Hopkins was the perceived underdog before scoring unanimous decisions over then-RING champ Antonio Tarver in his light heavyweight debut in 2006 as well as in his triumph over previously unbeaten then-undisputed middleweight champion Kelly Pavlik as 170-pounders in 2008.

Hopkins was similarly thought to be in against a favorite before he battered Felix Trinidad on the way to a 12th-round stoppage at Madison Square Garden in September of 2001.


In December of 2010, Hopkins rose from two knockdowns during his draw with RING light heavyweight champ Jean Pascal in the latter’s native Canada. He returned to Canada and dethroned Pascal as RING and WBC champ by unanimous decision last May.

In victory over Pascal, Hopkins, then 46, became the oldest man to win a major title in boxing. Before facing Hopkins, Pascal had vanquished Dawson in defense of his WBC belt by 11th-round technical decision in August of last year.

Hopkins believes he has at least one more big night left in him, hence, the theme of his rematch with Dawson “Once And For All.”

“With an older guy, what do you do? You make him fight harder than he wants to fight. That’s one thing if you’re dealing with your average 47-year-old. But what happens when he matches your same energy and the same speed, and he ain’t breathing hard?” said Hopkins. 

“Is he going to use the same excuse that Pascal used and say that I was on some kind of steroids? That I’m drinking some kind of jungle juice. Or that I’m seeing some witch doctor? When they’ve got a plan, and it doesn’t work, you’re going to call it an upset. And you know what? You should, because I’m 47. So look for an excuse.”


Hopkins entered the initial fight against Dawson with a mark of 10-1 that included five knockouts and one no contest against left-handers.

Hopkins’ lone defeat against a southpaw during that time had come via disputed split-decision opposite former undisputed super middleweight titleholder Joe Calzaghe of Wales in April of 2008.


Calzaghe retired with a mark of 46-0 that included 32 knockouts and triumphs over former beltholders Jeff Lacy, Mikkel Kessler, as well as, in consecutive RING lightheavyweight title bouts, Hopkins and Roy Jones Jr., the latter being his final bout in November of 2008.

During an interview with RingTV.com in October, Calzaghe gave Dawson the edge over Hopkins prior to their first fight.

“My heart says Bernard Hopkins wins by points. But my head says that Chad Dawson’s going to beat him by points or maybe even by late-round stoppage,” said Calzaghe, who rose from first-round knockdown against Hopkins and Jones. “I hope that I’m wrong, but that’s what I think.”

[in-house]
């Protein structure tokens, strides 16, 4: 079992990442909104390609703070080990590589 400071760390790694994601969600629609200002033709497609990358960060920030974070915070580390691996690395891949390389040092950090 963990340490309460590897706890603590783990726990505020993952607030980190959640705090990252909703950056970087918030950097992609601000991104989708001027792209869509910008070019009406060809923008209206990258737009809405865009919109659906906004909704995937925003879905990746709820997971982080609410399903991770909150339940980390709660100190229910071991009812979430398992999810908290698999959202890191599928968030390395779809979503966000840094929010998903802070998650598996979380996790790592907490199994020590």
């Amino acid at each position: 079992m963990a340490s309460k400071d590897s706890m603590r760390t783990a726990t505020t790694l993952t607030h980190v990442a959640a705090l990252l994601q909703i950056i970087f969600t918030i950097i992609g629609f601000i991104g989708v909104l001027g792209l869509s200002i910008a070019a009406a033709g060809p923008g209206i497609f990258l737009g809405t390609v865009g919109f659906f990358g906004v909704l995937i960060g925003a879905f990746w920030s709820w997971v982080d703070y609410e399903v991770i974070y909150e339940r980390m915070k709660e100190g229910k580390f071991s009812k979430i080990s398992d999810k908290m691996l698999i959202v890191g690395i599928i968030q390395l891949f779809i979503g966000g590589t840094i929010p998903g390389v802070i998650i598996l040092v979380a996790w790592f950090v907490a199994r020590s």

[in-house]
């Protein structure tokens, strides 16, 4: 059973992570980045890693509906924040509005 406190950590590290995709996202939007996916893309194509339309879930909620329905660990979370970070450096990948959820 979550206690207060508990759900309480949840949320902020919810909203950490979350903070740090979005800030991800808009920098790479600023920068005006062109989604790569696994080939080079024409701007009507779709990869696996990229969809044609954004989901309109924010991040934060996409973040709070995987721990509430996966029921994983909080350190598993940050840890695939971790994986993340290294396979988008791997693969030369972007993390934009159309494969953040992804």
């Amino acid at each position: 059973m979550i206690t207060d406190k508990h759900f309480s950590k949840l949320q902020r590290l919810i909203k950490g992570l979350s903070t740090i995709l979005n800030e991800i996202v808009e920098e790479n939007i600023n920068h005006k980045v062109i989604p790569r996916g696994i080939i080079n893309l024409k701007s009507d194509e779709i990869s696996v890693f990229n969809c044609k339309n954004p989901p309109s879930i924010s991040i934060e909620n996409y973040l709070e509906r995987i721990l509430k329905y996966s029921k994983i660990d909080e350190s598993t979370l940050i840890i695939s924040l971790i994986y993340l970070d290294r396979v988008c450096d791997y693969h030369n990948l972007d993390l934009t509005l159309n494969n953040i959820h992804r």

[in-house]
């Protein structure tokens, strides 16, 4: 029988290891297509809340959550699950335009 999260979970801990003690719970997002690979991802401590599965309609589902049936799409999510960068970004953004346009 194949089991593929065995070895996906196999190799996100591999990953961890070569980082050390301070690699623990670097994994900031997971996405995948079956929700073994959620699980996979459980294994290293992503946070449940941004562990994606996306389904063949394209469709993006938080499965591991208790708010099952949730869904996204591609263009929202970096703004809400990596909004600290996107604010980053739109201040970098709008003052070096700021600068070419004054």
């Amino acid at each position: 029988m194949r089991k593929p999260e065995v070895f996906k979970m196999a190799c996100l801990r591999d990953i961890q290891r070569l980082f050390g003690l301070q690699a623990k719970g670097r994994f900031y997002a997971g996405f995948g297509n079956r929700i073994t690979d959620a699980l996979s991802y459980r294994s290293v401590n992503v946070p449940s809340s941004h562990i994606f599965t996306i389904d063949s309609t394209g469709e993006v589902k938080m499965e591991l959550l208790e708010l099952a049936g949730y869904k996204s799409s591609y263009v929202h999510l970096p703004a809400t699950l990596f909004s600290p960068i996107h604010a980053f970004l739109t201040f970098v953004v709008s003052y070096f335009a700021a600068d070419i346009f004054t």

Dawson believes that he was on his way to accomplishing what Calzaghe thought that he could.

“Joe Calzaghe was a great fighter, but me and Joe Calzghe are two different fighers. We’re both southpaws, but Calzaghe, you know, he’s more using his hand speed. I use my hand speed too, but my punches mean something. My punches count,” said Dawson.

“My punches hurt. Joe Calzaghe was more of a slapper and didn’t have that much power on his punches and he throws a lot of punches. I have every advantage. I’ve got the fire in my eyes. I really wanted to beat Bernard Hopkins the last time, but Bernard had other plans.”

On April 28, Dawson has vowed to finish what he started.

“The way that the fight ended, I can only take it as a confidence builder because Bernard Hopkins I really don’t believe that Bernard Hopkins was hurt. He showed that he really didn’t want to be in the ring with me that night,”  said Dawson, who has predicted a victory by sixth-round knockout over Hopkins.


“So that’s a confidence booster for me,”I want to get in there on April 28 and pick up right where I left off. Being the aggressor, making him fight and hopefully we can give the fans what they came to see, which is a real fight.”

Hopkins, for his part, insists that he will rise to the occasion, yet again — just in case you missed it.

“I know what I have to do. Whatever he says he’s going to do, I believe that he’s going to try,” said Hopkins. “That’s when everybody is going to enjoy Bernard Hopkins and see the talent that I’ve always shown, but they just wasn’t paying attention.”


Schaefer said that welterweights Shawn Porter (18-0 13 KOs), of Akron, Ohio, and Dashon Johnson (13-5-3, 4 KOs), of Escondido, Calif., will be on the Hopkins-Dawson II undercard.

Porter is a sometime sparring partner for WBO welterweight beltholder Manny Pacquiao.


Schaefer said an IBF bantamweight title bout between South African lefthander Vusi Malinga (20-3-1, 12 KOs) and unbeaten Mexican Leo Santa Cruz (19-0-1 11 KOs) is being considered for two separate undercards.

Malinga-Santa Cruz could wind up on the undercard of the June 2 quadruple-header whose main event matches unbeaten cruiserweight contender Lateef Kayode against former light heavyweight champ Antonio Tarver, or that of the June 23 rematch between Victor Ortiz and Andre Berto.



Photos by Jeff Fusco, Hogan Photos/Golden Boy Promotions

Photo by Tom Hogan, Hogan Photos/Golden Boy Promotions

Photo by Ed Mulholland, Fightwireimages.com

Photo by Tom Hogan, Hogan Photos/Golden Boy Promotions

Lem Satterfield can be reached at lemuel.satterfield@gmail.com